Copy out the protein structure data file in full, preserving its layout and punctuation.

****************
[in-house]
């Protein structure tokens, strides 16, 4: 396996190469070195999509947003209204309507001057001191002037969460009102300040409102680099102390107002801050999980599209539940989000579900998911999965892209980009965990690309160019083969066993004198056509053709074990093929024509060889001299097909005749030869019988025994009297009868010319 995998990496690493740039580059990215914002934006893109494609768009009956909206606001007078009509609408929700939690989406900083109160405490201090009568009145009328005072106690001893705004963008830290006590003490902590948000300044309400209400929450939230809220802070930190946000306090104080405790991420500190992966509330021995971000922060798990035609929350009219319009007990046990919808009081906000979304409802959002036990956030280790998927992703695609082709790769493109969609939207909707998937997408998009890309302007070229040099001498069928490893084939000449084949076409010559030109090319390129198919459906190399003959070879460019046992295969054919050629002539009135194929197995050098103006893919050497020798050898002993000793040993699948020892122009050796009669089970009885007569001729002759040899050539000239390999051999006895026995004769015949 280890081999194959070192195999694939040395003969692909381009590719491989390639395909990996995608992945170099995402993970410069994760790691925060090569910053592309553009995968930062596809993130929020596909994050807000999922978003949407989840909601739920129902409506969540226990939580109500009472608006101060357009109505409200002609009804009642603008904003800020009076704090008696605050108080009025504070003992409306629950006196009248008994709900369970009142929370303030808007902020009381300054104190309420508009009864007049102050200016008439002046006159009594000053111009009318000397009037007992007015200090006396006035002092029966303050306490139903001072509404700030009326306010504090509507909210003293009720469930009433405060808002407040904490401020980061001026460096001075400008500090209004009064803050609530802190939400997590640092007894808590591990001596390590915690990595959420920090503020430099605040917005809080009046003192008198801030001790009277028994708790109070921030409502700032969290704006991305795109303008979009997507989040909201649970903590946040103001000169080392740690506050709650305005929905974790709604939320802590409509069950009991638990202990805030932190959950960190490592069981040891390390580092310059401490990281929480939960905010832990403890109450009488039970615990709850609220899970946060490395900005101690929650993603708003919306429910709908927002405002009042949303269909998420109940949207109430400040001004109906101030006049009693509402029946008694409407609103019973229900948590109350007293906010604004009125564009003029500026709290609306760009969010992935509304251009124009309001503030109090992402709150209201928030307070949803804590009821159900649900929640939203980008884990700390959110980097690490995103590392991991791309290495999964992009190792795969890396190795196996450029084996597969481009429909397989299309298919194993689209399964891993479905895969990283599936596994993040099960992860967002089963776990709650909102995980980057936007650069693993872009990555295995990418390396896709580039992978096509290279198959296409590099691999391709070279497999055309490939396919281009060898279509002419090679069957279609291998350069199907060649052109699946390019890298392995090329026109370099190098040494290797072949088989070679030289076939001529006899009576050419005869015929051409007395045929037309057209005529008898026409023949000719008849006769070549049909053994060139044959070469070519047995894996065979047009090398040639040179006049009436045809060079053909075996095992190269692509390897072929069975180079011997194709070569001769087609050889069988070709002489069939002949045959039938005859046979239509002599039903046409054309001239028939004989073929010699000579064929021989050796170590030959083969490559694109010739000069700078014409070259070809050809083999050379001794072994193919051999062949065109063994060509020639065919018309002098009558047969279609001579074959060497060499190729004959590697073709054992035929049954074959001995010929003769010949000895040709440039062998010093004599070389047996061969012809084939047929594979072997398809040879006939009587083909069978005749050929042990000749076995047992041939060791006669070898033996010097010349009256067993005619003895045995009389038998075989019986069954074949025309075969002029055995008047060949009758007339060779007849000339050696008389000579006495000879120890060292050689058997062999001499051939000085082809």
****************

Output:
[in-house]
């Protein structure tokens, strides 16, 4: 396996190469070195999509947003209204309507001057001191002037969460009102300040409102680099102390107002801050999980599209539940989000579900998911999965892209980009965990690309160019083969066993004198056509053709074990093929024509060889001299097909005749030869019988025994009297009868010319 995998990496690493740039580059990215914002934006893109494609768009009956909206606001007078009509609408929700939690989406900083109160405490201090009568009145009328005072106690001893705004963008830290006590003490902590948000300044309400209400929450939230809220802070930190946000306090104080405790991420500190992966509330021995971000922060798990035609929350009219319009007990046990919808009081906000979304409802959002036990956030280790998927992703695609082709790769493109969609939207909707998937997408998009890309302007070229040099001498069928490893084939000449084949076409010559030109090319390129198919459906190399003959070879460019046992295969054919050629002539009135194929197995050098103006893919050497020798050898002993000793040993699948020892122009050796009669089970009885007569001729002759040899050539000239390999051999006895026995004769015949 280890081999194959070192195999694939040395003969692909381009590719491989390639395909990996995608992945170099995402993970410069994760790691925060090569910053592309553009995968930062596809993130929020596909994050807000999922978003949407989840909601739920129902409506969540226990939580109500009472608006101060357009109505409200002609009804009642603008904003800020009076704090008696605050108080009025504070003992409306629950006196009248008994709900369970009142929370303030808007902020009381300054104190309420508009009864007049102050200016008439002046006159009594000053111009009318000397009037007992007015200090006396006035002092029966303050306490139903001072509404700030009326306010504090509507909210003293009720469930009433405060808002407040904490401020980061001026460096001075400008500090209004009064803050609530802190939400997590640092007894808590591990001596390590915690990595959420920090503020430099605040917005809080009046003192008198801030001790009277028994708790109070921030409502700032969290704006991305795109303008979009997507989040909201649970903590946040103001000169080392740690506050709650305005929905974790709604939320802590409509069950009991638990202990805030932190959950960190490592069981040891390390580092310059401490990281929480939960905010832990403890109450009488039970615990709850609220899970946060490395900005101690929650993603708003919306429910709908927002405002009042949303269909998420109940949207109430400040001004109906101030006049009693509402029946008694409407609103019973229900948590109350007293906010604004009125564009003029500026709290609306760009969010992935509304251009124009309001503030109090992402709150209201928030307070949803804590009821159900649900929640939203980008884990700390959110980097690490995103590392991991791309290495999964992009190792795969890396190795196996450029084996597969481009429909397989299309298919194993689209399964891993479905895969990283599936596994993040099960992860967002089963776990709650909102995980980057936007650069693993872009990555295995990418390396896709580039992978096509290279198959296409590099691999391709070279497999055309490939396919281009060898279509002419090679069957279609291998350069199907060649052109699946390019890298392995090329026109370099190098040494290797072949088989070679030289076939001529006899009576050419005869015929051409007395045929037309057209005529008898026409023949000719008849006769070549049909053994060139044959070469070519047995894996065979047009090398040639040179006049009436045809060079053909075996095992190269692509390897072929069975180079011997194709070569001769087609050889069988070709002489069939002949045959039938005859046979239509002599039903046409054309001239028939004989073929010699000579064929021989050796170590030959083969490559694109010739000069700078014409070259070809050809083999050379001794072994193919051999062949065109063994060509020639065919018309002098009558047969279609001579074959060497060499190729004959590697073709054992035929049954074959001995010929003769010949000895040709440039062998010093004599070389047996061969012809084939047929594979072997398809040879006939009587083909069978005749050929042990000749076995047992041939060791006669070898033996010097010349009256067993005619003895045995009389038998075989019986069954074949025309075969002029055995008047060949009758007339060779007849000339050696008389000579006495000879120890060292050689058997062999001499051939000085082809």